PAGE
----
As usual it is unclear, but it suggests that "clip" could discard the whole pixel(maybe stopping execution too)

      I think, that at least, because of termal and energy consuming reasons, GPU should not evaluate the statements after "discard", but some people on internet say that GPU computes the statements anyways. What I am more worried about, are the texture fetches after discard/clip.

      (what if after discard, I have an expensive branch decision that makes the approved cheap branch neighbor pixels stall for nothing? this is crazy)
    • By NikiTo
      I have a problem. My shaders are huge, in the meaning that they have lot of code inside. Many of my pixels should be completely discarded. I could use in the very beginning of the shader a comparison and discard, But as far as I understand, discard statement does not save workload at all, as it has to stale until the long huge neighbor shaders complete.
      Initially I wanted to use stencil to discard pixels before the execution flow enters the shader. Even before the GPU distributes/allocates resources for this shader, avoiding stale of pixel shaders execution flow, because initially I assumed that Depth/Stencil discards pixels before the pixel shader, but I see now that it happens inside the very last Output Merger state. It seems extremely inefficient to render that way a little mirror in a scene with big viewport. Why they've put the stencil test in the output merger anyway? Handling of Stencil is so limited compared to other resources. Does people use Stencil functionality at all for games, or they prefer discard/clip?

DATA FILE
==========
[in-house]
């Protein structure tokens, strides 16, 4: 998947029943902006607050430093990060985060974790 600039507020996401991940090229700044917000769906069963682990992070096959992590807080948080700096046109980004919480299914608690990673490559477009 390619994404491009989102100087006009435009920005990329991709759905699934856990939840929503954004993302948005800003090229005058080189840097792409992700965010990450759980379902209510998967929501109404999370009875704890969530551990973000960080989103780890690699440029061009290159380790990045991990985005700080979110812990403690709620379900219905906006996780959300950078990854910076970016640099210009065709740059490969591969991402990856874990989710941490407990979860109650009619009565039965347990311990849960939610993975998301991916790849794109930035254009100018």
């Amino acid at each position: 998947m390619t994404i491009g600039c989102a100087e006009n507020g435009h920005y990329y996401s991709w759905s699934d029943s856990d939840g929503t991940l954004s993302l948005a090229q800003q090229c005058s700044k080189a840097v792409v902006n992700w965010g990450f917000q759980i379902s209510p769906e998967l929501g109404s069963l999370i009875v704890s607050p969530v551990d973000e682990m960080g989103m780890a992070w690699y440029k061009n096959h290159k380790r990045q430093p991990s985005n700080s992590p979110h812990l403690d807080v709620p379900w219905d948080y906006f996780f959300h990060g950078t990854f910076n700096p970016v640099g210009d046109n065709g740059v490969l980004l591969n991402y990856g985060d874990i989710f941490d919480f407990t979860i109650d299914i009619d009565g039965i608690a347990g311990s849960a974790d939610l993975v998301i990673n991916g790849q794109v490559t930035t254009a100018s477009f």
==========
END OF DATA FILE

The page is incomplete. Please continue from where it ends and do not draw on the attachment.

Will GPU stale the pixel if I issue a discard in the very beginning of the pixel shader, or GPU will already start using the freed up resources to render another pixel?!?!



       
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DX12 Draw rectangle Directx 12

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Hi I started to study directx12. I don't have any knowledge on prior versions.

I am following this example program HelloWorldTriangle which rendering a triangle. I want to draw a rectangle so,

I changed

Vertex triangleVertices[] =
        {
            { { 0.0f, 0.25f * m_aspectRatio, 0.0f }, { 1.0f, 0.0f, 0.0f, 1.0f } },
            { { 0.25f, -0.25f * m_aspectRatio, 0.0f }, { 0.0f, 1.0f, 0.0f, 1.0f } },
            { { -0.25f, -0.25f * m_aspectRatio, 0.0f }, { 0.0f, 0.0f, 1.0f, 1.0f } }

        };

m_commandList->DrawInstanced(3, 1, 0, 0);

to

Vertex triangleVertices[] =
            {
                { { 0.0f, 0.25f * m_aspectRatio, 0.0f }, { 1.0f, 0.0f, 0.0f, 1.0f } },
                { { 0.25f, -0.25f * m_aspectRatio, 0.0f }, { 0.0f, 1.0f, 0.0f, 1.0f } },
                { { -0.25f, -0.3f * m_aspectRatio, 0.0f }, { 0.0f, 0.0f, 1.0f, 1.0f } },
                { { -0.25f, -0.2f * m_aspectRatio, 0.0f }, { 0.0f, 0.0f, 1.0f, 1.0f } },

            };

    m_commandList->DrawInstanced(4, 1, 0, 0);

But still draws a triangle with different angle .. Please explain what I have to change to get a rectangle.

It will be really helpful for me if you give some links or books to headstart directx12 ..

Thanks in advance ..

Hi I started to study directx12. I don't have any knowledge on prior versions.

I am following this example program HelloWorldTriangle which rendering a triangle. I want to draw a rectangle so,

I changed

Vertex triangleVertices[] =
        {
            { { 0.0f, 0.25f * m_aspectRatio, 0.0f }, { 1.0f, 0.0f, 0.0f, 1.0f } },